Blessings and Curses

      There are two other dimensions to the “female Rabbi” phenomenon that are worthy of exploration – actually, several more, but two suffice for now – two dimensions that are not at all related.

     The Talmud (Masechet Nedarim 81a) cites the verses of the prophet Jeremiah (9:11-12) asking “for what reason was the land [of Israel] lost to us” and we were exiled ? He answered “Because they have abandoned My Torah,” G-d says. And how was the Torah “abandoned” ? The Gemara’s answer is that “they did not recite the Birchat HaTorah” – the daily blessing that precedes the study of Torah. In other words, they did study the Torah, but did not say the requisite blessing. And for that we were exiled from the land of Israel ?

    The blessing referred to acknowledges, in pertinent part, G-d “who chose us from the nations, and gave us His Torah.” It was that blessing that the Jews of that generation failed to recite that must precede the study of Torah – that G-d chose us from the nations and gave us His Torah.

     Think about it. The Torah represents the embodiment of (some) of the infinite wisdom of G-d and is our uniqueness as a nation.     God would not have given us His Torah had he not first chosen us – i.e., separated us from the nations of the world. Torah study by its very definition presupposes a disassociation from the values, thought-processes and world-view of the nations. And each time we study Torah – certainly when we seek to apply its principles to contemporary times – we must underscore that sense of separation by articulating the Birchat HaTorah. We must ensure that the Torah reflects the eternal values of the Jewish people, and not the transient values of Greece, Rome, Christendom, Arabia – or America.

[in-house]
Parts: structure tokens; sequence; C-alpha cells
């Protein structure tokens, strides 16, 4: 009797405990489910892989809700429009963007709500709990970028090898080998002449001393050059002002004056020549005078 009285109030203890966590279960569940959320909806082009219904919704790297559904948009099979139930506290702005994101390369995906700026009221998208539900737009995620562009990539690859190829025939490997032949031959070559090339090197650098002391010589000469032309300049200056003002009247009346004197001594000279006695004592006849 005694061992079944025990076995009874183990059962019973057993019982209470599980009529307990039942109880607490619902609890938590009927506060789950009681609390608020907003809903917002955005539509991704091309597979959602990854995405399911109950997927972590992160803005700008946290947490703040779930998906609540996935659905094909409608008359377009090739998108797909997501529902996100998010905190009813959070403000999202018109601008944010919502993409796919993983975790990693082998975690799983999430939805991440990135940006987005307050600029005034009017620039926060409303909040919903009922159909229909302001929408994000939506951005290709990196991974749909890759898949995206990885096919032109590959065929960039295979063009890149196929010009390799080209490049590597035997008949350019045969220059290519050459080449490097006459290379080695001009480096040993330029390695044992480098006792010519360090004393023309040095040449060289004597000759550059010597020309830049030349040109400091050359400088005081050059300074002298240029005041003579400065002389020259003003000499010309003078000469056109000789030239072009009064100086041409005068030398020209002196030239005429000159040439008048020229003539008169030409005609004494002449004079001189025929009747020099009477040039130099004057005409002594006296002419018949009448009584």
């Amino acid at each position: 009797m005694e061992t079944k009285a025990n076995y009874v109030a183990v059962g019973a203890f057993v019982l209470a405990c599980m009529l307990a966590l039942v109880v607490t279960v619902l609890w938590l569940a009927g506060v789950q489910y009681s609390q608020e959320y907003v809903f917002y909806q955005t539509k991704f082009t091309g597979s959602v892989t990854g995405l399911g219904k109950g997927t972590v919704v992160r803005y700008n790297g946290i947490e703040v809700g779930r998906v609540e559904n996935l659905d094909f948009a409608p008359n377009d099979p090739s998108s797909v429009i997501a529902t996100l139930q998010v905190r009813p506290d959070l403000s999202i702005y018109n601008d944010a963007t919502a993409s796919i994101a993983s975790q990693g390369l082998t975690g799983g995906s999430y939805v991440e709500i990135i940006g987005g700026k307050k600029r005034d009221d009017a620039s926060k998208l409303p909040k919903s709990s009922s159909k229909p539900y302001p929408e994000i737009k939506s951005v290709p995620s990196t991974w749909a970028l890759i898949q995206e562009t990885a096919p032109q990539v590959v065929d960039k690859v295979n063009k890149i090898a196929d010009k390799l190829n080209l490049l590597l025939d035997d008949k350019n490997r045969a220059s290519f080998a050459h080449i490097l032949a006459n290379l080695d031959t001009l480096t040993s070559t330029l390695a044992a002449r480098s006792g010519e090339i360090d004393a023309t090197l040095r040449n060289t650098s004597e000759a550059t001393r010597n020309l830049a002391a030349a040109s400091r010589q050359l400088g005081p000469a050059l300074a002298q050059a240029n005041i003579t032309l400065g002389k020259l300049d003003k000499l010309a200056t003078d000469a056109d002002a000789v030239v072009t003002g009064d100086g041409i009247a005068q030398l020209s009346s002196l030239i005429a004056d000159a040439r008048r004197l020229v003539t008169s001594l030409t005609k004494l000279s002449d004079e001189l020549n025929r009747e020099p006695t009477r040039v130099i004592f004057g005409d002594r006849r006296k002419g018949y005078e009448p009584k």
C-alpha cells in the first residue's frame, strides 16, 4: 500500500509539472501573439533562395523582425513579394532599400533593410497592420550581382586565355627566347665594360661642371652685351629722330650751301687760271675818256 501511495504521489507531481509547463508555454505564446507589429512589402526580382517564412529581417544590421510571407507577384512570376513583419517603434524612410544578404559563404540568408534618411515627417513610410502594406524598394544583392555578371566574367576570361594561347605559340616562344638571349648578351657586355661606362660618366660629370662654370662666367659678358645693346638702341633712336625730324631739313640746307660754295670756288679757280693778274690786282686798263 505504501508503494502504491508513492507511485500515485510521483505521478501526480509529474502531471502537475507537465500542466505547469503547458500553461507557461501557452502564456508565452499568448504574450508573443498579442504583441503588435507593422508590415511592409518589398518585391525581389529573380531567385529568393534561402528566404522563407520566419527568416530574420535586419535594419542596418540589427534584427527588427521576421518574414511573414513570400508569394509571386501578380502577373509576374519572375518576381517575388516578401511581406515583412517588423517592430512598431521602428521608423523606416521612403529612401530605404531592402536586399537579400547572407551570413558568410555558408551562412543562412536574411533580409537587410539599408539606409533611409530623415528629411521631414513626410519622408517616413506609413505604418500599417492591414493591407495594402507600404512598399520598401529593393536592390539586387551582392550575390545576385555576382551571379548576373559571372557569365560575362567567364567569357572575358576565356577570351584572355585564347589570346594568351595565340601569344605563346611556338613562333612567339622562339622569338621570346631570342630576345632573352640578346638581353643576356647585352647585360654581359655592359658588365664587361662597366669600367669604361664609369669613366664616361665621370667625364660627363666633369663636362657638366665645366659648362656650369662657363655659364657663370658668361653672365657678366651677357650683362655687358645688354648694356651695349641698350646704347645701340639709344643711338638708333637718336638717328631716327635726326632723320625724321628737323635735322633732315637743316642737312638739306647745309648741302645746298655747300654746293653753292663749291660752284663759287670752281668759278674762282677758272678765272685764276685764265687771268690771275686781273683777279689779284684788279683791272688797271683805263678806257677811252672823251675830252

It is undeniable that many of the distortions that have crept into Jewish life in the last half-century (the “female Rabbi” is but one; I would include the new “partnership minyanim” that necessitates the presence of ten men and ten women before beginning services, and in which women lead part of the services, and other such symbolism) have not emerged from a Jewish source but from a Western source: the rise of “feminism.” Nothing in Jewish life – or in the Torah – would militate in favor of any of these practices. Their sources are all non-Jewish.

      To incorporate these non-Jewish trends into Jewish life, and to do it through arcane references to isolated statements taken out of context or simply by premising one’s conclusions on the fact that something is not explicitly forbidden or mentioned in the Shulchan Aruch (mechitza is also not mentioned in the Shulchan Aruch) is the type of scholarship that prevailed during the First Temple era, and precipitated the exile. It is a type of “scholarship” that is not preceded by the Torah blessings that emphasizes that G-d “chose us from the nations” – He didn’t tell us to look to the nations for the values that would shape the Torah – and “gave us His Torah,” that has its own epistemology , methodology and values. Those who seek to infiltrate the Torah with the three pillars of modern Western life – feminism, egalitarianism and humanism – corrupt the Torah, cheapen the word of G-d, and ultimately sever their followers’ connection to the Tree of Life.